Fwd: Stellic and the 2022 Economics Downturn
How an EdTech startup's scrappiness is helping it to navigate the downturn
Sabih Bin Wasi, Rukhsar Neyaz and Musab Popatia are co-founders of Stellic, a degree-planning tool for post-secondary students
I want to forward you an email from Sabih Bin Wasi, CEO of Stellic, an ed-tech startup that is modernizing the matriculation pathway for universities.
As one of the earliest backers, I am incredibly proud of what they have accomplished.
Sharing Sabih's assessment, I think Stellic's success is indeed attributed to its sustainable, thoughtful approach to building the company.
With very humble roots ( yes, I invested in these guys when they were moving to the trailer park in Mountain View ), they have maintained their scrappiness throughout all these years. And this is why they are in such a great shape ( 100+ months runway, large contract sizes, and 100% renewals )
Sabih's note is a great reminder that we should never lose sight of our mission.
Whether you are in an enviable position like Stellic’s or you are struggling to raise the next round of capital, I hope that this email can provide some form of guidance and encouragement during these challenging times.
---------- Forwarded message ---------
From: Sabih Bin Wasi <firstname.lastname@example.org>
Date: Sat, May 28, 2022 at 1:09 PM
Subject: Stellic and the 2022 Economics Downturn
To: Stellic Team <email@example.com>
Everyone is talking about the economic downturn. I’ve received emails and texts from half a dozen advisors flagging the (potential) seriousness of the situation for tech companies, particularly startups. YC sent an email. Sequoia Capital put together a slide deck. Here is the tldr: raising money is infinitely harder, valuations are down, nobody knows how long this period will last, and companies have to take drastic measures to cut expenses and extend their “runway”. They say you must have at least 30 months of runway.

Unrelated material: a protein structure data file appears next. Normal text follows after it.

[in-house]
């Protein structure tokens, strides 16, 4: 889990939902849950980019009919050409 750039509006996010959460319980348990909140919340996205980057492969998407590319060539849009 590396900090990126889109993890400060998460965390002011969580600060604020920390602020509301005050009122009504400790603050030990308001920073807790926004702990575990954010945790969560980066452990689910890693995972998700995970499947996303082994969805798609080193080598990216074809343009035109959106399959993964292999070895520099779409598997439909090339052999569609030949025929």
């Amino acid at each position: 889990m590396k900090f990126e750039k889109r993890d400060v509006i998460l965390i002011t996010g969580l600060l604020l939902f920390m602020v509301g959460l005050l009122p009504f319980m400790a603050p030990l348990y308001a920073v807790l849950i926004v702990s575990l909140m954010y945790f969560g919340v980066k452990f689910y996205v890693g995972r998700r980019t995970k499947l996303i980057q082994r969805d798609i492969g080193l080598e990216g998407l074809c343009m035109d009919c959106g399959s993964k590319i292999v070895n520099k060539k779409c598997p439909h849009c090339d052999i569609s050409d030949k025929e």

So I thought I should share my perspective on all this and whether you should be concerned (spoiler alert: you shouldn’t).
First of all, Stellic has 100+ months of runway based on our current burn rate. We are incredibly, incredibly fortunate to raise a healthy round of $11M right before the dip. Thanks to our BIG contract sizes and 100% renewals, the revenue stream has been steady. Plus, our sales pipeline has never looked this good so the revenue will multiply in the coming months. All that to say, unlike most startups, our survival does not depend on investor money. Even if we never raise additional capital, we can not only survive but continue to thrive and invest. Therefore, our growth plans for the foreseeable future remain intact.
This is also a moment to reflect on why we are in this fortunate position. Pure luck is part of it. Our 110% effort is part of it. The continued support of our university partners and advisors is part of it. More importantly, in my opinion, is our sustainable, thoughtful approach to building the company. It’s our focus on unit economics, optimization, and maximizing ROI. This becomes 10x more important in today’s environment - where outside capital may not come to the rescue. This becomes 100x more important in higher ed - where tech adoption takes a while and you have to play the long game. Of course, once you become the “credible thing” in higher ed, the world is your oyster and you define the future. (Exhibit A: Handshake, Slate, Canvas). But, we have to sustain ourselves to get there. Therefore, I cannot emphasize enough the importance of being “unbelievable scrappy”. The success of our mission depends on it.
Now, it won’t be smart to “wait out” this period either. Quite the contrary. It’s time to double down on (justifiable) investments. As you all know, building the team (especially the leadership layer) is our #1 challenge at our stage. We have been given a perfect moment for it. In the midst of hiring freezes, we can hire the best (culturally aligned) talent. Similarly, in the midst of marketing budget cuts, we can stand out by smartly promoting all the outcomes/stories we’ve been hearing from our university partners. There’ll be less noise out there. If you have other (again, justifiable) investment areas, I would love to hear them. Let’s put the $$ to action.
Some of the best, category-defining companies were built during economic downturns. (Exhibit B: Google, Amazon, Salesforce, Airbnb, Paypal.) I can’t say for sure if Stellic will be one of those. But I have a feeling - if we keep putting our best work forward if we embrace our 'unbelievable scrappiness' if we invest smartly in the right areas - we might.
Speaking from a very fortunate position,
Sabih Bin Wasi
Founder & CEO, Stellic Inc.
San Francisco, CA